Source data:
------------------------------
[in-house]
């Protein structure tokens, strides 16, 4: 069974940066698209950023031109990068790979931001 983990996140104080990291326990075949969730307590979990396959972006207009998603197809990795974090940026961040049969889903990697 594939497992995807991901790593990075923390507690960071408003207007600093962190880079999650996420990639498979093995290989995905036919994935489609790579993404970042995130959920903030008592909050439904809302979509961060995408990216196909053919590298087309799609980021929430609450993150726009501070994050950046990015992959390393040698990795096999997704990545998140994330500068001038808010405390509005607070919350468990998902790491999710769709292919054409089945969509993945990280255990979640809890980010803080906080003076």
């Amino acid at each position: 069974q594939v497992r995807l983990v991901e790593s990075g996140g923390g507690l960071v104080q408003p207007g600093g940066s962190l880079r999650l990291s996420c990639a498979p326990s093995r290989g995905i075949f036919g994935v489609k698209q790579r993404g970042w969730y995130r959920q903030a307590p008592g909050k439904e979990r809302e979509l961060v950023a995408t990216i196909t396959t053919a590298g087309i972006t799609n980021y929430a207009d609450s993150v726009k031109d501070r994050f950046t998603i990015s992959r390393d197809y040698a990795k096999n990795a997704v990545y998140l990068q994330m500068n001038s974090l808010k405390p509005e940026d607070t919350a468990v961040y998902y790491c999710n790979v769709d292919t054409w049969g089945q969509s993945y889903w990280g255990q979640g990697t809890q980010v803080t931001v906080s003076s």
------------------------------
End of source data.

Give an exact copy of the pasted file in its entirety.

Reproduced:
[in-house]
């Protein structure tokens, strides 16, 4: 069974940066698209950023031109990068790979931001 983990996140104080990291326990075949969730307590979990396959972006207009998603197809990795974090940026961040049969889903990697 594939497992995807991901790593990075923390507690960071408003207007600093962190880079999650996420990639498979093995290989995905036919994935489609790579993404970042995130959920903030008592909050439904809302979509961060995408990216196909053919590298087309799609980021929430609450993150726009501070994050950046990015992959390393040698990795096999997704990545998140994330500068001038808010405390509005607070919350468990998902790491999710769709292919054409089945969509993945990280255990979640809890980010803080906080003076």
């Amino acid at each position: 069974q594939v497992r995807l983990v991901e790593s990075g996140g923390g507690l960071v104080q408003p207007g600093g940066s962190l880079r999650l990291s996420c990639a498979p326990s093995r290989g995905i075949f036919g994935v489609k698209q790579r993404g970042w969730y995130r959920q903030a307590p008592g909050k439904e979990r809302e979509l961060v950023a995408t990216i196909t396959t053919a590298g087309i972006t799609n980021y929430a207009d609450s993150v726009k031109d501070r994050f950046t998603i990015s992959r390393d197809y040698a990795k096999n990795a997704v990545y998140l990068q994330m500068n001038s974090l808010k405390p509005e940026d607070t919350a468990v961040y998902y790491c999710n790979v769709d292919t054409w049969g089945q969509s993945y889903w990280g255990q979640g990697t809890q980010v803080t931001v906080s003076s």